Divorce FAQ

What is an "annulment"?

An annulment is a ruling by the court that puts aside a marriage as though it never existed.

When might an annulment be granted?

An annulment may be granted for several reasons. For instance, one party may be underage and did not obtain parental consent. One party may already be married. One party may have fraudulently concealed information that impacted the decision to marry (e.g. infectious disease, inability to have children, a criminal record).

What is a"legal separation"?

Legal separation is a legal status conferred by a court where the parties remain married but the court sets the rights and liabilities of the parties with respect to child custody, support, visitation, alimony, property, and debts.

What are the advantages to a legal separation?

Legal separation has certain income tax advantages with respect to deductibility of spousal support payments. It is sometimes an alternative to divorce for religious reasons. Sometimes it is preferable to a divorce for purposes of insurance coverage. Often it is simply used as a trial for the couple to consider the possibilities of reuniting or divorcing.

What is a"divorce"?

A divorce, or dissolution of marriage, is a judicial termination of a marriage based on marital misconduct or other statutory cause arising after the marriage ceremony. As a result of a divorce both parties become single again.

Can I get divorced before we finalize all the details?

In many states the answer is "yes". In states permitting this "bifurcation", the court will handle the end of the marriage separately from other issues such as child support, custody, visitation and alimony. If the parties cannot negotiate matters themselves, the court retains the ability to resolve all remaining issues at trial.

Can one spouse get a divorce just because he/she is tired of being married?

In some states both sides can agree to a divorce with only a brief waiting period. Other states, however, require "grounds" for a divorce, meaning that the divorce is one spouse's "fault".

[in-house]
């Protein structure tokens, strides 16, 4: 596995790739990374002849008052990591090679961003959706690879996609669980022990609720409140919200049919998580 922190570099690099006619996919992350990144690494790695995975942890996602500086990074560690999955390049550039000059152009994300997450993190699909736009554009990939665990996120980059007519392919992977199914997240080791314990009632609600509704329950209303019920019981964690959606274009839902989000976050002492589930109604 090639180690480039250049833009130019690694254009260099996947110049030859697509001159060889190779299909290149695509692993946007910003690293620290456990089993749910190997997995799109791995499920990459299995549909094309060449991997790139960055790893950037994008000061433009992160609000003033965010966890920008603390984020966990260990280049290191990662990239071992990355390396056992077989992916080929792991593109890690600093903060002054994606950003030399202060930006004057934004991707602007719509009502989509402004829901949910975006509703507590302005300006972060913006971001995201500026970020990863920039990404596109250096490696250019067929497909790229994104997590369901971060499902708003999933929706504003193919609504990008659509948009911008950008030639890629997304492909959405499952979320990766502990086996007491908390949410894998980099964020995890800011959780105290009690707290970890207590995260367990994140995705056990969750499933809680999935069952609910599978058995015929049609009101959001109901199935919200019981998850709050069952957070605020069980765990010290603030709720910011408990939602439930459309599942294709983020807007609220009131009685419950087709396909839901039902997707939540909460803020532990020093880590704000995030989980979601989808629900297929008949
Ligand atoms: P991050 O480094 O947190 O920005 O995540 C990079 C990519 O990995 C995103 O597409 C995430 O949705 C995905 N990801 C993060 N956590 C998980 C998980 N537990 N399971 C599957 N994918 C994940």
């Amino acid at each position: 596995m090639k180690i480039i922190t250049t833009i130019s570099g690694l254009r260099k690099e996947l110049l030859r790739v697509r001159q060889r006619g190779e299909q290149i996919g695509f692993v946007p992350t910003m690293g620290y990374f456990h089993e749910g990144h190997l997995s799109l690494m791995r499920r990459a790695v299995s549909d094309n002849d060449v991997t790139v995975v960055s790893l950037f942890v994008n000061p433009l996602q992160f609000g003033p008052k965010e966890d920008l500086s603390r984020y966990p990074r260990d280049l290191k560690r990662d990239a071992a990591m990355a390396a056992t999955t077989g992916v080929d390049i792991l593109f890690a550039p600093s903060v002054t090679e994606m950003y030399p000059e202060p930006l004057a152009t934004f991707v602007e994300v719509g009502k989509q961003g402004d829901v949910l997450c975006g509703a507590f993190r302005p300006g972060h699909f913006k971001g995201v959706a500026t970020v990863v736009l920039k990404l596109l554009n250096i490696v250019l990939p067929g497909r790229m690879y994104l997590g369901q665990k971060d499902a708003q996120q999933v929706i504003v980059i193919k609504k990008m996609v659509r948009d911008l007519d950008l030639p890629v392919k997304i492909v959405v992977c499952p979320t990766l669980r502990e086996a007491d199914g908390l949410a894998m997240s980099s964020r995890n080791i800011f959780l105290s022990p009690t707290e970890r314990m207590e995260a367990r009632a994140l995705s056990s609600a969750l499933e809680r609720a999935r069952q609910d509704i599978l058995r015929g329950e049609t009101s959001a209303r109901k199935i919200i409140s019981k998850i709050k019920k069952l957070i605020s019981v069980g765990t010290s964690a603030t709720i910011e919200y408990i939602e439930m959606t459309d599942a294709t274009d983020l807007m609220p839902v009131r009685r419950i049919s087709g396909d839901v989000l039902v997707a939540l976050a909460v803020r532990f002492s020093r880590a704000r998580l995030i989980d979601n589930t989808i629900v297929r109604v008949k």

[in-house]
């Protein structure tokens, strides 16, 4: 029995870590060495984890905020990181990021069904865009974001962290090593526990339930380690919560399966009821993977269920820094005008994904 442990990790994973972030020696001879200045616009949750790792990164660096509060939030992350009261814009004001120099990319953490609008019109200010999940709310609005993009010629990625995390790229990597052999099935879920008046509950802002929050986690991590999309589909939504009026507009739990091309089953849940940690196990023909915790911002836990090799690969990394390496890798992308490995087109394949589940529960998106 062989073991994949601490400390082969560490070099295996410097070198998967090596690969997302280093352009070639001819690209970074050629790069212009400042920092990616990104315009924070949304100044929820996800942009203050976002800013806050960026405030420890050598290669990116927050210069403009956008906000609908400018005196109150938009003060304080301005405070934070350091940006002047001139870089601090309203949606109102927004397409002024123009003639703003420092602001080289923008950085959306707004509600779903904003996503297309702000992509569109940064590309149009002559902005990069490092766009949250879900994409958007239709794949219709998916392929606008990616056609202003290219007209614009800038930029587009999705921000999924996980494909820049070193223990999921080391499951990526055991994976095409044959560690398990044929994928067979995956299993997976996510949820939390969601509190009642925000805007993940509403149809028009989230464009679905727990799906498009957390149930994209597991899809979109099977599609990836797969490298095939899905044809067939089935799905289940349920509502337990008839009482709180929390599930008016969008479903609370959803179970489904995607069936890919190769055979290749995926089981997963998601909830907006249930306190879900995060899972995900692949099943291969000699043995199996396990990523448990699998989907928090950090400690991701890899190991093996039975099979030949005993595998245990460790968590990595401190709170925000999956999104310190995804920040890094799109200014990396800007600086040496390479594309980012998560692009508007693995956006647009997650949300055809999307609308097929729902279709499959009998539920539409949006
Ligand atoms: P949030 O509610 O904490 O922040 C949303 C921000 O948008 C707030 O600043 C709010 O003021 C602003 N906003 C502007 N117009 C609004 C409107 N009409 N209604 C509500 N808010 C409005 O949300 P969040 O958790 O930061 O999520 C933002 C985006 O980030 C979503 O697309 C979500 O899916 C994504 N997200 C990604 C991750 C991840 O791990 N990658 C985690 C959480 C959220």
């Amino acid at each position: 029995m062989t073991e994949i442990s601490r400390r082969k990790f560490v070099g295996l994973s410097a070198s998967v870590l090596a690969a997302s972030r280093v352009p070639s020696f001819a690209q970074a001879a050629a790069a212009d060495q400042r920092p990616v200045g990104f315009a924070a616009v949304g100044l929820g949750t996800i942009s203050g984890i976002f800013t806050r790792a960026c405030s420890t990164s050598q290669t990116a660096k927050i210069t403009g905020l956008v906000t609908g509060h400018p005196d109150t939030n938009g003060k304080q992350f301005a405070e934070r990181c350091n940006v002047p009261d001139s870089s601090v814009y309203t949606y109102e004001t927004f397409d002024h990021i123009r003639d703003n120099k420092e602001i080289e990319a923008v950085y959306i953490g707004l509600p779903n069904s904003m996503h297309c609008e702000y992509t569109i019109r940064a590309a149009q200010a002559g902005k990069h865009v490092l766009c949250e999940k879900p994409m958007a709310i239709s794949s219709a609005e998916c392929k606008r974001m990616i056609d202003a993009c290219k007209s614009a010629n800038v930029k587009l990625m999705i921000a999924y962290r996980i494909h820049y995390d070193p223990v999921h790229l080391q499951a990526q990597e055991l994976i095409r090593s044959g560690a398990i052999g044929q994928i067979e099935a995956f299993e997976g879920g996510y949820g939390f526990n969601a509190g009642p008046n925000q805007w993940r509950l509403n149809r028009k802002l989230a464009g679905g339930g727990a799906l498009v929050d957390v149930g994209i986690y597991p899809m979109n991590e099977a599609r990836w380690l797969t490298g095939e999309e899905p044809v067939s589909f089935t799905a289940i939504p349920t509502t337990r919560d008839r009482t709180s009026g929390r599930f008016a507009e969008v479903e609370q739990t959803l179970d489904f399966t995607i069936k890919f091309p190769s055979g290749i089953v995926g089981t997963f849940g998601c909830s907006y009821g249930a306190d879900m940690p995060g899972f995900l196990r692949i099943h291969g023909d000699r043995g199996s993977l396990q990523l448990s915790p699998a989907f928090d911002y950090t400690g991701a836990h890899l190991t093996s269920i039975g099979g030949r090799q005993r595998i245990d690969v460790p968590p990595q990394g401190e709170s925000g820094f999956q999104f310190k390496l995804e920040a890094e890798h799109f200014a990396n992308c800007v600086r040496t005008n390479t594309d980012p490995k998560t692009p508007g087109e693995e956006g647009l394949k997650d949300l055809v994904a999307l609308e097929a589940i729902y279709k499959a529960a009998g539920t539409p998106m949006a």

What is a"no-fault" divorce?

Many states permit "no-fault" divorces. A no-fault divorce is one in which neither spouse blames the other for the breakdown of the marriage. Both spouses agree that "irreconcilable differences" have arisen.

Can you fight grounds that are alleged for divorce?

Yes, fault grounds can be contested. The party bringing making the allegation must prove the truth of the allegation. The other spouse can rebut that allegation as in any other legal trial.

Can my spouse and I use the same attorney for our divorce?

In situations where all the issues are agreed and there is no apparent conflict of interest, one attorney MAY represent both parties. However, this is usually a very bad idea. Invariably there will be issues that arise that were not initially contemplated, where a conflict can develop.

Using separate lawyers does not have to lead to a messy and adversarial situation where none previously existed. However, it does lead to peace of mind knowing that each individual's interests were properly represented.

How long will it take me to get a divorce?

This needs to be answered on a case by case basis by your attorney. It depends on a number of variables. For instance, it depends partially on the court docket of the venue you are filing in. It depends on whether you are filing under "no fault" or "fault" grounds. It depends on how complex property division might be. It depends on how much the parties are willing to agree to. It depends on the complexities involved with children.

What is a deposition and what's going to happen?

In most divorce cases in many states, both parties have the right to engage in "discovery" to gather facts from the other party, and sometimes from third party witnesses. A deposition is a type of discovery in which the lawyer for a party takes your testimony.

At the deposition you will be put under oath, and your spouse's lawyer can ask you a wide range of questions relating to the case. The lawyer's questions, and your answers, will be taken down by a court reporter.

Your testimony at the deposition will likely be used to cross-examine you if your testimony at trial varies in even the slightest detail from the testimony at the deposition.

You have the right to have your lawyer present at the deposition, and you definitely should. Your lawyer will help you protect your interests. First and foremost, your lawyer should spend time reviewing the facts with you and preparing you to give a deposition. Your lawyer will tell you to listen carefully to each question and then answer only the question that is asked, and not to volunteer anything or raise other issues. Your lawyer will tell you that if you do not understand the question, ask for a clarification. Your lawyer may object to questions that for one reason or another are improper.

The proper purpose of a deposition is to gather background and evidence and lock in the stories of the parties and the witnesses. The lawyer for the other side will also use the deposition session to evaluate how sympathetic you are likely to appear to a jury.

Your deposition, when properly handled, can go a long way in assisting your lawyer in the litigation either by way of settlement or at the trial. What you do at the deposition can help you or hurt you, depending upon your attitude, truthfulness and appearance.